Old-school public transport - and mainly a cheap and enjoyable way to get a handle on the city, a circuit that takes in a lot of the main sights such as the art gallery and central squares.
Stops all round the centre - outside Kiasma gallery or Kauppatori (Market Square)
Suomenlinna is a major monument of military architecture. The construction of the sea fortress on the islands just off Helsinki began in the middle of the 18th century. When it was complete, its military shipyard was one of the biggest dry docks in the world and centres of know-how at that time. It was a military base until 1973 when it was turned over the public. Only accessible by ferry, it is now a living museum and about 1,000 people live on the islands.
The 'Church in the Rock' is the most striking piece of religious architecture in Helsinki.
The chuch was hewn from a huge chunk of granite, the walls left as jagged bedrock, into which a concrete altar was poured. The copper roof seems to float above the church as the light come from a circular window on to which the roof sits. A proper 'wow' moment.
Lutherinkatu 3, Helsinki
Walking distance from the city centre, Hietaranta is sheltered by the city, with perfectly clean water and is so shallow as to be very child friendly.
A must see in the summer and also in the winter when the sea freezes (supposedly). We spent a great afternoon there in mid August with only about 30 other people. A real highlight.
Hiekkarannantie, 00100 Helsinki
Old Market Hall, situated along the South Harbour and Market Square, has been selling Finnish delicacies to locals and tourists for over 120 years. It’s a well-known place for meeting up with friends over a cup of coffee and cinnamon buns before shopping for berries, wild mushrooms, game, sea food and freshwater fish. Try fried reindeer slices with potato mash and lingonberry sauce followed by oven cheese with Arctic cloudberries and cream. Alternatively, taste Karelian pasties, made from thin boat-shaped rye crusts filled with savoury rice pudding. Most importantly: don’t forget to buy those all important sausages and beer for the evening of sauna, skinny-dipping and barbecue!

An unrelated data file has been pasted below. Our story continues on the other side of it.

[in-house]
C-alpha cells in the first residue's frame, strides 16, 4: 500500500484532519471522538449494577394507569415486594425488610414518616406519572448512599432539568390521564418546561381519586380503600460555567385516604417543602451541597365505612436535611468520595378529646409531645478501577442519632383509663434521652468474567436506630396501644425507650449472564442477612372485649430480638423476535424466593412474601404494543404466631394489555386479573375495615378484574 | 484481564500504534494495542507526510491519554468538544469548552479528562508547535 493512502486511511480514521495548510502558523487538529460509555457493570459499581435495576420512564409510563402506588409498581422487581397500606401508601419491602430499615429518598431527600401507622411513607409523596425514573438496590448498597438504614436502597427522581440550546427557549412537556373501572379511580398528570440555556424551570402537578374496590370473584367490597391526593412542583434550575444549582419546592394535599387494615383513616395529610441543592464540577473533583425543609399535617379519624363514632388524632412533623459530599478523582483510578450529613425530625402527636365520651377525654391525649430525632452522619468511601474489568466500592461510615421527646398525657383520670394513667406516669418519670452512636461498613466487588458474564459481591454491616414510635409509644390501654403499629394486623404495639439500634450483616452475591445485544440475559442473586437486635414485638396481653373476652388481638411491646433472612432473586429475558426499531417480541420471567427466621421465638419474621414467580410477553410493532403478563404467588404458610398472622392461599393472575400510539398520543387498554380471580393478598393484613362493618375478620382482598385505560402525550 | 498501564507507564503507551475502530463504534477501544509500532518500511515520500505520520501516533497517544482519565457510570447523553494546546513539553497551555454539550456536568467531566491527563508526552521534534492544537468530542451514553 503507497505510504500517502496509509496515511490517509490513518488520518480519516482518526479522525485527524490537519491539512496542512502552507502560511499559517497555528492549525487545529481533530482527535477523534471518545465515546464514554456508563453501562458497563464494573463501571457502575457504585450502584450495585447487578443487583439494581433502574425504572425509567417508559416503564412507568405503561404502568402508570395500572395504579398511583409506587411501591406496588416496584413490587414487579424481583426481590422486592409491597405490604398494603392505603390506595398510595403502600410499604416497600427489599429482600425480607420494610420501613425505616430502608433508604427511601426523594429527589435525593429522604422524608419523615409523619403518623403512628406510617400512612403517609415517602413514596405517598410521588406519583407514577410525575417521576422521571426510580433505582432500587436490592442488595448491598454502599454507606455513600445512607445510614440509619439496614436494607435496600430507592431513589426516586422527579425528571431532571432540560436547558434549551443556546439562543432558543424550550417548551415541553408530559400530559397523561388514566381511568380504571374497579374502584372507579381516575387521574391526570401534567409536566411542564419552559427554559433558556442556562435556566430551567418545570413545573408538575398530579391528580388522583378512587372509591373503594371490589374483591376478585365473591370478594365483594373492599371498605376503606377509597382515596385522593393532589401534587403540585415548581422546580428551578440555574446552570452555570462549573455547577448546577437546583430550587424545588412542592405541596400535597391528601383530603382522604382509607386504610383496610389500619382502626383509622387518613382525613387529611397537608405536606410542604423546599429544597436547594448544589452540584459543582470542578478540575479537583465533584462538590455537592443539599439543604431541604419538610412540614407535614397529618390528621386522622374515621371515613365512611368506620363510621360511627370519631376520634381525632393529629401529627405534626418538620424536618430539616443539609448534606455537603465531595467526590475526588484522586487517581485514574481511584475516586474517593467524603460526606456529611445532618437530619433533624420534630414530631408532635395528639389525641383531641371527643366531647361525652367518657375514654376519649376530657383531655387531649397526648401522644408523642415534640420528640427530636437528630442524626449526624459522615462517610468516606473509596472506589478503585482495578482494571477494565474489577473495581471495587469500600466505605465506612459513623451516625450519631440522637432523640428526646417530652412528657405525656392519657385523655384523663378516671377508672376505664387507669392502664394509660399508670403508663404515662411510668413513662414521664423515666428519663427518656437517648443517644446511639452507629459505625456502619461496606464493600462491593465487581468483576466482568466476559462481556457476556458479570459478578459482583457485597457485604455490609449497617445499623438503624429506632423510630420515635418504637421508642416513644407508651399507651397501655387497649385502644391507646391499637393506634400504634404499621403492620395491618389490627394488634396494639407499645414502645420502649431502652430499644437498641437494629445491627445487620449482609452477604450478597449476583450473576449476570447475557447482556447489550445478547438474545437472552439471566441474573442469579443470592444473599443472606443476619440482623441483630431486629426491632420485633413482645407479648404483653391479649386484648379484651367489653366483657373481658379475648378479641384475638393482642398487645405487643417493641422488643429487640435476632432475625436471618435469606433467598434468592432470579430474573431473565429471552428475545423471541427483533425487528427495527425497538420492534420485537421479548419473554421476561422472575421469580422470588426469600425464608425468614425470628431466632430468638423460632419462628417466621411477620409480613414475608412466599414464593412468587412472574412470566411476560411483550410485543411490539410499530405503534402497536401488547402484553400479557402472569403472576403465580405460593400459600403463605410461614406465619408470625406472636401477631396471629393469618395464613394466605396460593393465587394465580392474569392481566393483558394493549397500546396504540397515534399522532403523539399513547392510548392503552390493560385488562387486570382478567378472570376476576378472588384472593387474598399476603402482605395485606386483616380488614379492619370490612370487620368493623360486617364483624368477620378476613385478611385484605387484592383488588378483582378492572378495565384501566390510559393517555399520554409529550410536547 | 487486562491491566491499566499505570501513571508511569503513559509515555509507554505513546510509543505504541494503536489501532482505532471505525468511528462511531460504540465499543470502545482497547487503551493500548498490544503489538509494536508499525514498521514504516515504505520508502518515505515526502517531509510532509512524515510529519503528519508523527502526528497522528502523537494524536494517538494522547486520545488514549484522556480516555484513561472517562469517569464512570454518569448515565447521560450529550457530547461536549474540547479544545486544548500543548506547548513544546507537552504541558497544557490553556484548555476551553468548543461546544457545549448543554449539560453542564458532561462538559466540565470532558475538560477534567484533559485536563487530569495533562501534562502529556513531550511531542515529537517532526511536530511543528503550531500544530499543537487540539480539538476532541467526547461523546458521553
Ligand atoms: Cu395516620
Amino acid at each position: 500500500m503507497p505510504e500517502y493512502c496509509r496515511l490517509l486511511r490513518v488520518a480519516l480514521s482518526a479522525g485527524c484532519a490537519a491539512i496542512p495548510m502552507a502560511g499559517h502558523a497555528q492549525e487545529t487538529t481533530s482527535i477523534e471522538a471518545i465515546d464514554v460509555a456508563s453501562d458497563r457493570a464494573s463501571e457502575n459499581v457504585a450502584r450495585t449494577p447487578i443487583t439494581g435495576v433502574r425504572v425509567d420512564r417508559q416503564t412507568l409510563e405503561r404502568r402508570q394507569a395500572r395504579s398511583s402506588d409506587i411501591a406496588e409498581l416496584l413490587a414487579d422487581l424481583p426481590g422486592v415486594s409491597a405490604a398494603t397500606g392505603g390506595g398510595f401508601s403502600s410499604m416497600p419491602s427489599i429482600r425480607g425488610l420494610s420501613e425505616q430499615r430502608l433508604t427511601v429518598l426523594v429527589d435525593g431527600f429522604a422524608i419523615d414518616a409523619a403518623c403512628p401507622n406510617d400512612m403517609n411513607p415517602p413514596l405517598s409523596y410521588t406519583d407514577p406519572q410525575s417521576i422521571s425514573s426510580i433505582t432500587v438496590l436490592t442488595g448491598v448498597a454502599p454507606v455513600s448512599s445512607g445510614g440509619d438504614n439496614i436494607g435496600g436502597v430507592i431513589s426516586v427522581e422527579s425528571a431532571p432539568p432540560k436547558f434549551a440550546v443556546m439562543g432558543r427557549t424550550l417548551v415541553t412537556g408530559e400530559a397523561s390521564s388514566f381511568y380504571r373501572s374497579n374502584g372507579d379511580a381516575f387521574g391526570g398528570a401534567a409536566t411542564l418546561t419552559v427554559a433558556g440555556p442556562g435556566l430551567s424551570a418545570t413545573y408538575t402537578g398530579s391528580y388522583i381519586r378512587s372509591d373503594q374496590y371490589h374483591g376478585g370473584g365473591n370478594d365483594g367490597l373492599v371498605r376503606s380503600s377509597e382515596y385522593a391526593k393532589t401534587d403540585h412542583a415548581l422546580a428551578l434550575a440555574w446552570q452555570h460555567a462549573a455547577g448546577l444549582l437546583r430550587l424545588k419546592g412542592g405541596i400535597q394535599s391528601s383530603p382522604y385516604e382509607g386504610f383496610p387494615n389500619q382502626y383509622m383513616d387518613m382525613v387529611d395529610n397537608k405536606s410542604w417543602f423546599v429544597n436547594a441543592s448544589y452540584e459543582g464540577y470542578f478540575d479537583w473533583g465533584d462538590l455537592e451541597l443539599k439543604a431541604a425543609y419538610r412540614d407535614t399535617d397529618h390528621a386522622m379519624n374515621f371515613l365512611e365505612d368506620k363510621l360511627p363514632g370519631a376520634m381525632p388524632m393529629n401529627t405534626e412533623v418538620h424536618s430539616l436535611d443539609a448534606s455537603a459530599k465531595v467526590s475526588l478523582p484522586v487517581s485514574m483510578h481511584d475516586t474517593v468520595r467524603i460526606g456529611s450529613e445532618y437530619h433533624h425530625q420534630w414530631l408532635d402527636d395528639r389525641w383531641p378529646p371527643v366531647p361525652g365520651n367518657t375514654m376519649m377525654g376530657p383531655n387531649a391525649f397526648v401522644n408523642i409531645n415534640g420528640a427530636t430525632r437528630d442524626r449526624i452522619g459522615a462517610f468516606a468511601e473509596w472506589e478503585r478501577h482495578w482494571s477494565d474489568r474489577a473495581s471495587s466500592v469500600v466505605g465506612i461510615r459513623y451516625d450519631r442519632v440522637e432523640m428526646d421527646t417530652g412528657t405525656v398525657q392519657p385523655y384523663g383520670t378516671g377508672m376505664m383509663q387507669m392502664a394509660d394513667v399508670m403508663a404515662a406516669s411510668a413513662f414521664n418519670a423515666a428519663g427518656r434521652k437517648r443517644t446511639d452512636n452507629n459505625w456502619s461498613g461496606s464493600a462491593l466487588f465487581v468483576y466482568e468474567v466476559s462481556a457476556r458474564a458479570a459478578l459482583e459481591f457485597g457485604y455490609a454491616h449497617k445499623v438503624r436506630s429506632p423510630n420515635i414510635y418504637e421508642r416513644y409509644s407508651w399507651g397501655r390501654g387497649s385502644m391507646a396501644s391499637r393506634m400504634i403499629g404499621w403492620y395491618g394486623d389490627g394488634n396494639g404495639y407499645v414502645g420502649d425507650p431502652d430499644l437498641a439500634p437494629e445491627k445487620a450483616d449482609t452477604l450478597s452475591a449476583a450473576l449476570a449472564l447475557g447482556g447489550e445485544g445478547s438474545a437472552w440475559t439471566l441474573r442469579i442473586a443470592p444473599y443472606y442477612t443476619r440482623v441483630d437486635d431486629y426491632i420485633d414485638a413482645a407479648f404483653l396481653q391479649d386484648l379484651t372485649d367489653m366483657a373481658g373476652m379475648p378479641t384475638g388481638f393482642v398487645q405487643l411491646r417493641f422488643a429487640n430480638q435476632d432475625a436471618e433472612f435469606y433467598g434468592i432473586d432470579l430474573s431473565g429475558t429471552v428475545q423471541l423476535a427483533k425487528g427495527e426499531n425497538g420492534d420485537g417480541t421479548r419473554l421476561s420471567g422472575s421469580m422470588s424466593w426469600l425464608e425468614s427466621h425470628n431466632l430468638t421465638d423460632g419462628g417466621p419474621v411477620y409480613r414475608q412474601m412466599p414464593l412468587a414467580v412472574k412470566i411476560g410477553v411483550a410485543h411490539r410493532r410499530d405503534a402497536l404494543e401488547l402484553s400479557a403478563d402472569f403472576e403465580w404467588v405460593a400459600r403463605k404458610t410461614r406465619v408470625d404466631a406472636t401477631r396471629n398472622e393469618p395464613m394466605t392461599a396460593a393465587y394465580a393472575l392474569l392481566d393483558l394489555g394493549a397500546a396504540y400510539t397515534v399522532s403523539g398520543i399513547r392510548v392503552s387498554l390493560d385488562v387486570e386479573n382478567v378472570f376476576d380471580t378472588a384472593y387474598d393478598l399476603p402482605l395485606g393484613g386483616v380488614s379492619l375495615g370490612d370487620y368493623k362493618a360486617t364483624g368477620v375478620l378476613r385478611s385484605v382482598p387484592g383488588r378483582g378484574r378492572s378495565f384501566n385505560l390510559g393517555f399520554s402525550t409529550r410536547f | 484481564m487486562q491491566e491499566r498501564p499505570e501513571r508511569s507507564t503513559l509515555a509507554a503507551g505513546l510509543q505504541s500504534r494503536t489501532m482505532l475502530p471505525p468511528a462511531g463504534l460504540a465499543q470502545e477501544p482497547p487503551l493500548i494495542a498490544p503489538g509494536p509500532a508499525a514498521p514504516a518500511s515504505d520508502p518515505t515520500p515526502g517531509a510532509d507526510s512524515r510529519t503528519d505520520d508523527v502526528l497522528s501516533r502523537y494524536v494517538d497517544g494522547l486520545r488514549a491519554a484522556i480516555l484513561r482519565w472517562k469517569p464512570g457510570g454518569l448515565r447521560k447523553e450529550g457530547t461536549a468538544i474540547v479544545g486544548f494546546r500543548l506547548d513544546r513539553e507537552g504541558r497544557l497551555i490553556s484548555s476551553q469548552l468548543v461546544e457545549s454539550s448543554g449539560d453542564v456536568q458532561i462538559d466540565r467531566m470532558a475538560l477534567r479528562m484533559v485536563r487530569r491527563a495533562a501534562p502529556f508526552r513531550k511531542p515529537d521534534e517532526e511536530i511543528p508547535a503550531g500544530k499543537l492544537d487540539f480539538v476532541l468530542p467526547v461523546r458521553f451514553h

Wanha Kauppahalli, Eteläranta, 00130 Helsinki
+358 9 636177
Open 8am-6pm Mon-Fri, 8am-4pm Saturday
Google map: bit.ly/fvFoj7
I stayed at the GLO in July 2007. I went to Helsinki with my husband for a wedding and most of our friends stayed at the Palace Kamp but we decided to stay at its sister hotel, the GLO. It’s next door to the Palace Kamp so probably the best location in Helsinki. Unlike the Palace Kamp, GLO is a modern hotel and we really liked the room: big room, brand new, very stylish and modern for an extremely reasonable price. Breakfast was also included - a big buffet with plenty of food. There’s a Spanish restaurant in the hotel where you can enjoy tapas.
Helsinki is full of design. It is everywhere and there is even a 'Design District' - an area of 20 odd streets and incorporating 150 shops that caters for everything; interiors, clothing, art, antiques, restaurants, galleries, museums and more.
Every participating store has a free Design District map which details every other store involved and what they specialise in. A great idea.
A good way to get to Tallinn or Stockholm - much greener than flying. Lots of services, and all ferry terminals are walking distance to city centre accommodation. However, you should book a cabin if doing the overnight ferry trip to Stockholm, as the bars, cafes and clubs are terrible, and there is nowhere quiet for you to sleep in a chair.
Viking Line Terminal;
This is a combined bar, cafe/deli, restaurant and club with an excellent location on the Esplanade. The punters can sometimes be a bit bland (office girls and suits on the prowl) but the food is good and the Kellobaari at the back is pretty cool.
Teatteri, Pohjoisesplanadi, Helsinki;
Named after the former patriotic Finnish president, U Kaleva is a bar my friend and I stumbled upon on our first trip to Helsinki. Melancholy strains of Finnish tango drew us in off the chilly street; the babble of laughter and strange consonants sucking us into a steaming crush which hushed as we entered. They were all regulars.